The DBS system may also interact with certain types of devices that generate electromagnetic energy. Theft detectors and airport/security screening devices may have enough electromagnetic energy to cause uncomfortable increases in stimulation, and it is best to avoid them if possible. Patients are advised to use care when approaching these devices. You'll be given detailed instructions for approaching theft detectors and airport security screening devices.
You will also be given a special patient identification card that contains important information about your implanted system. This card should be carried at all times. In the event of an accident, the card will tell those in attendance that you have an implanted medical device. It supplies basic information about the neurostimulator and identifies your doctor. You may also present this ID card when moving through or near security devices (such as those in stores or airports) that may interfere with your neurostimulator.
Other devices may have enough magnetic field strength to turn the neurostimulator on or off and should be approached carefully. These include:
Is there a concern with the implanted DBS system interfering with other medical tests?
People implanted with the DBS system should consult their physician before engaging in any medical treatment. If a medical test is prescribed, the testing physician must be told about the implanted DBS system.
The following procedures may affect your DBS system:
What can a patient expect after the implant procedure?
Some time after surgery, you will return to the physician for initial programming of the neurostimulator. This will be done to optimise symptom control and minimise any side effects. Your physician will schedule follow-up appointments to maximise the benefits
Is DBS a new therapy? What is its history?
Neurologists and neurosurgeons have used electrical stimulation since the 1960s as a way to locate and distinguish specific sites in the brain. In the process, they discovered that stimulation of certain brain structures suppresses the symptoms of neurological disorders such as Parkinson's disease, Essential Tremor and dystonia. Medtronic developed brain stimulation technology in the 1980s in conjunction with leading physician researchers. In 1987, Professors Alim-Louis Benabid and Pierre Pollak of the University of Grenoble in France published the results of the first application of deep brain stimulation for the treatment of movement disorders.
DBS for Parkinson's disease, which has been available in Australia since 1997, extends the use of brain stimulation technology to benefit patients with advanced, levodopa-responsive Parkinson's disease.
DBS targets specific areas within the brain to suppress symptoms of Parkinson's disease and some other movement disorders.
How long does the neurostimulator battery last?
Battery longevity varies, depending on the parameter settings and number of hours the neurostimulator is turned on each day. At typical therapeutic settings, the battery lasts an average of three to five years, but it could be less than three years depending on your individual requirements. A simple surgical procedure is used to replace the neurostimulator when the battery fails, but the extension and lead are typically not replaced.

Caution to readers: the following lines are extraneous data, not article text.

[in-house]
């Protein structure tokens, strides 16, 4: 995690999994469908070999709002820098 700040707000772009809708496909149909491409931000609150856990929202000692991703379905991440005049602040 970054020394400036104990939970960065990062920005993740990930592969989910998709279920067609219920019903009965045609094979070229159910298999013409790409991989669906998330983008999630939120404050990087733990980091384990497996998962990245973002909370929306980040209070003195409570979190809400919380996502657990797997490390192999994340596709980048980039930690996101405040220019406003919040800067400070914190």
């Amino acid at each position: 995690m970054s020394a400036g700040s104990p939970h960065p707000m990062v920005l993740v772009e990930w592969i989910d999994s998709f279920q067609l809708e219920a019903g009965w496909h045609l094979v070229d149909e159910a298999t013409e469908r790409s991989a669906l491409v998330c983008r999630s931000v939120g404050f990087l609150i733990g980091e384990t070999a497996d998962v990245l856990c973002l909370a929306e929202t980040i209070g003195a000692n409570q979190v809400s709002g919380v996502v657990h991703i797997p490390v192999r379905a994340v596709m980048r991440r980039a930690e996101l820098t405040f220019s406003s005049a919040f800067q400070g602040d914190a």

Can I use a TENS unit?
The neurostimulator should not be affected by the therapy pulses from the TENS unit. However, since there are many different types of TENS units, and since they have not all been tested with neurostimulators, you should use caution and notify your doctor if you feel that the TENS unit may be interfering with your neurostimulator.
Does DBS therapy cure the cause of tremor?
There is no cure for tremor at this time. DBS treats tremor, but does not cure the underlying condition. If the therapy is discontinued, the patient's tremor will return.
How does the DBS system work?
The neurostimulator generates electrical pulses that are delivered via the extension and lead to targeted structures within the brain. These pulses can be non-invasively adjusted by a clinician using a physician programmer. Programming signals are transmitted painlessly to the implanted neurostimulator using radio telemetry. Researchers have found that the electrical pulses block brain signals that cause the symptoms of Parkinson's disease and some other movement disorders. You may turn your DBS system on and off with a small, hand-held programmer that is held against the area where your neurostimulator is implanted (usually below the collarbone) for one or two seconds.
What does the stimulation feel like?
Most people who have undergone deep brain stimulation will not feel the stimulation at all, but will feel the effects of stimulation when it reduces some of the symptoms of their movement disorder. However, some people may feel a brief tingling sensation when the therapy is first turned on.
How is the therapy paid for?
If you are an Australian resident or a category of visitor to Australia who is eligible for the Australian Medicare program, this information should apply to you, however, you should talk to your doctor about funding options for the device and associated medical costs.
If you have hospital level private health insurance and are undergoing DBS therapy due to intractable Parkinson's, the device should be fully funded as a prosthesis. You will need to check your policy for any waiting periods, exclusions or excess payments that may be required. The hospital procedure will be funded by Medicare and your private health insurance to the amount specified by the Medicare Benefits Schedule. You should check with your doctor about any additional fees and charges.
If you do not have private health insurance and are undergoing DBS therapy for a condition other than intractable Parkinson's, you may be able to receive treatment as a public patient, however, this may incur a waiting period. You should check this with your doctor.
There are provisions to minimise the out-of-pocket medical expenses for Australians. These include the Medicare Safety Net for out-patient procedures, the Pharmaceutical Benefits Safety Net and taxation rebates for medical expenses. You should check with Medicare about these.